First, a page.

Oustau de Baumaniere
The highly refined cuisine is done contemporary Mediterranean style and the emphasis is on seafood.
OF all the memorable places to visit on a culinary journey to Provence, Oustau de Baumaniere - a series of luxuriously converted stone farmhouses set in a region of unmatched rugged beauty beneath the 13th-century hill village of Les Baux some 35 km from Avignon - surely deserves special consideration.
Baumaniere means 'fine manners' and you'll find plenty of that in the guest bedrooms - plus food to match - in this family-owned place, which acquired its first Michelin star in 1948 and 3-star status in 1954. Jean-Andre Charial, who took over from his grandfather, currently holds two stars and has taken the business into the modern age while successfully retaining its patina of tradition.
This is a famous place that exudes farmhouse chic and where for 62 years, the guest list has included some of the most famous names of the day. Lining the walls in one of the dining rooms, for example, are drawings - doodles, really - by Pablo Picasso and Jean Cocteau, who dined here regularly in the 1950s.
The highly refined cuisine is done contemporary Mediterranean style and the emphasis is on seafood. Charial, who was trained by his grandfather, has also worked with Alain Chapel and Paul Bocuse. He took the unconventional route to culinary stardom, going to business school before joining his grandfather (who was past 50 when he started to cook and who died at age 97 some 14 years ago) in the kitchen.
Naturally, the style of cuisine has changed somewhat over the years. 'The cooking we're doing now is nothing to do with the earlier time,' says Charial. 'I hardly use any cream now, just a lot of olive oil.' Indeed, the surrounding area is dry, rugged, and full of olive groves. Charial also grows organic vegetables within the grounds.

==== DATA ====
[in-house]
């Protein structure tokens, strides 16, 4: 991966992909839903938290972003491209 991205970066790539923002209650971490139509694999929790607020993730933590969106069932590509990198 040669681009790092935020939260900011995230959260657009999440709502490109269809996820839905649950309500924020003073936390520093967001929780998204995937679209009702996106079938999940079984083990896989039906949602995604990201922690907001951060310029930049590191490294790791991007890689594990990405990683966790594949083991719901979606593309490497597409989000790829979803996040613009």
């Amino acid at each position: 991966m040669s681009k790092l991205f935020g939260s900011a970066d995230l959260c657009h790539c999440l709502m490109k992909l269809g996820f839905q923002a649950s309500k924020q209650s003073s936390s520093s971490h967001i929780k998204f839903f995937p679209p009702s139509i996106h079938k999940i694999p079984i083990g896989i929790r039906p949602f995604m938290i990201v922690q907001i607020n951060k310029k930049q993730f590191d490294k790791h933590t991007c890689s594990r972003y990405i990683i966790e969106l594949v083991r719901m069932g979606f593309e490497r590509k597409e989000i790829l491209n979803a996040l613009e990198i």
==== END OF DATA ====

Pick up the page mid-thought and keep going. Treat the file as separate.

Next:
A recent meal at Oustau - to be replicated at Gordon Grill - provided a good indication of Charial's cooking philosophy. It started with seared Mediterranean tuna with a modern Nicoise salad, and followed by a simple grilled red mullet whose skin was razor thin and wonderfully crispy.
Then came a sea bass with bouillabaisse sauce, and a full-flavoured pigeon dish, accompanied by a selection of spectacular vegetables from the restaurant's home garden. 'My cuisine is more about the product than anything,' says Charial.
'We're in the country, and the cooking here is different from other places. The countryside here is minimal, with lots of rocks. The cooking should express the terroir - the soul of the region. He adds: 'Nowadays, people are changing too much the structure of the food - you don't know what you're eating, and that's not what I want to express.'
Oustau de Beaumaniere is in 13520 Les Baux de Provence.
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